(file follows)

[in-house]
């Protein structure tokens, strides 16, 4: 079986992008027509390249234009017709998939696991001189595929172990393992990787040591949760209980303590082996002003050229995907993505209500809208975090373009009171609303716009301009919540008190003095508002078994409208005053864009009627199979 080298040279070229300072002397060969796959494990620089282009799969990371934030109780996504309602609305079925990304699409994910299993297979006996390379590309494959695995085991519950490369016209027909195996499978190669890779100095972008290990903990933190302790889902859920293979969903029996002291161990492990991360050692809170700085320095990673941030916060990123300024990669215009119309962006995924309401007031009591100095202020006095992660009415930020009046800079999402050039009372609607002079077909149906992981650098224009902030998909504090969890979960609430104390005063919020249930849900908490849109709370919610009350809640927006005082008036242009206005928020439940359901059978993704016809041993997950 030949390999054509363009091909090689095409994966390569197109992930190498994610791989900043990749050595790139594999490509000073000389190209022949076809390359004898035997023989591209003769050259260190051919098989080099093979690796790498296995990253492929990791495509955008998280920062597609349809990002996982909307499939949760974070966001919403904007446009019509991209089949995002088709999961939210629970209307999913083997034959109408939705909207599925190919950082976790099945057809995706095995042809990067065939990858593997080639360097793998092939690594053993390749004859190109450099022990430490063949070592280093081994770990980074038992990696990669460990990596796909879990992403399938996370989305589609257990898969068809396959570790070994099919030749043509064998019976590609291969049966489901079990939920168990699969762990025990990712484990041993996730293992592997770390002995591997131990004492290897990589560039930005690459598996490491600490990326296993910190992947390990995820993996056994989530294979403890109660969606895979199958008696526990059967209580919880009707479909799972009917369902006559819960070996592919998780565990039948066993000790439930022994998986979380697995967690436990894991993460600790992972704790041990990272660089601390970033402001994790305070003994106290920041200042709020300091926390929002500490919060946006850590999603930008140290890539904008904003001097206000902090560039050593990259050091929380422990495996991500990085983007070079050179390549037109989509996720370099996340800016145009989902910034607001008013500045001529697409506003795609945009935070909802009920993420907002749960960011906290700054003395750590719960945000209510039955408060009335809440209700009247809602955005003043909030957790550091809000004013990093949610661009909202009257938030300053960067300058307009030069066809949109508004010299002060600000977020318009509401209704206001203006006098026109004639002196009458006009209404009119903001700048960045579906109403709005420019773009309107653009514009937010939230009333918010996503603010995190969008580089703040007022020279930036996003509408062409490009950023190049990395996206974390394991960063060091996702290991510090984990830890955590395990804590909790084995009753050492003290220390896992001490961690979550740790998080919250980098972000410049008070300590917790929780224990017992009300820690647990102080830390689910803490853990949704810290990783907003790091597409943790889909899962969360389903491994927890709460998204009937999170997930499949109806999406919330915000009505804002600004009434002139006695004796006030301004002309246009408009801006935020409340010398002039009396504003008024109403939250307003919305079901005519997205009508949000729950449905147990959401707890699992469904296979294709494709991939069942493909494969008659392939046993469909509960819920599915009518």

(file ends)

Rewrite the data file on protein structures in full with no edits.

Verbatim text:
[in-house]
């Protein structure tokens, strides 16, 4: 079986992008027509390249234009017709998939696991001189595929172990393992990787040591949760209980303590082996002003050229995907993505209500809208975090373009009171609303716009301009919540008190003095508002078994409208005053864009009627199979 080298040279070229300072002397060969796959494990620089282009799969990371934030109780996504309602609305079925990304699409994910299993297979006996390379590309494959695995085991519950490369016209027909195996499978190669890779100095972008290990903990933190302790889902859920293979969903029996002291161990492990991360050692809170700085320095990673941030916060990123300024990669215009119309962006995924309401007031009591100095202020006095992660009415930020009046800079999402050039009372609607002079077909149906992981650098224009902030998909504090969890979960609430104390005063919020249930849900908490849109709370919610009350809640927006005082008036242009206005928020439940359901059978993704016809041993997950 030949390999054509363009091909090689095409994966390569197109992930190498994610791989900043990749050595790139594999490509000073000389190209022949076809390359004898035997023989591209003769050259260190051919098989080099093979690796790498296995990253492929990791495509955008998280920062597609349809990002996982909307499939949760974070966001919403904007446009019509991209089949995002088709999961939210629970209307999913083997034959109408939705909207599925190919950082976790099945057809995706095995042809990067065939990858593997080639360097793998092939690594053993390749004859190109450099022990430490063949070592280093081994770990980074038992990696990669460990990596796909879990992403399938996370989305589609257990898969068809396959570790070994099919030749043509064998019976590609291969049966489901079990939920168990699969762990025990990712484990041993996730293992592997770390002995591997131990004492290897990589560039930005690459598996490491600490990326296993910190992947390990995820993996056994989530294979403890109660969606895979199958008696526990059967209580919880009707479909799972009917369902006559819960070996592919998780565990039948066993000790439930022994998986979380697995967690436990894991993460600790992972704790041990990272660089601390970033402001994790305070003994106290920041200042709020300091926390929002500490919060946006850590999603930008140290890539904008904003001097206000902090560039050593990259050091929380422990495996991500990085983007070079050179390549037109989509996720370099996340800016145009989902910034607001008013500045001529697409506003795609945009935070909802009920993420907002749960960011906290700054003395750590719960945000209510039955408060009335809440209700009247809602955005003043909030957790550091809000004013990093949610661009909202009257938030300053960067300058307009030069066809949109508004010299002060600000977020318009509401209704206001203006006098026109004639002196009458006009209404009119903001700048960045579906109403709005420019773009309107653009514009937010939230009333918010996503603010995190969008580089703040007022020279930036996003509408062409490009950023190049990395996206974390394991960063060091996702290991510090984990830890955590395990804590909790084995009753050492003290220390896992001490961690979550740790998080919250980098972000410049008070300590917790929780224990017992009300820690647990102080830390689910803490853990949704810290990783907003790091597409943790889909899962969360389903491994927890709460998204009937999170997930499949109806999406919330915000009505804002600004009434002139006695004796006030301004002309246009408009801006935020409340010398002039009396504003008024109403939250307003919305079901005519997205009508949000729950449905147990959401707890699992469904296979294709494709991939069942493909494969008659392939046993469909509960819920599915009518």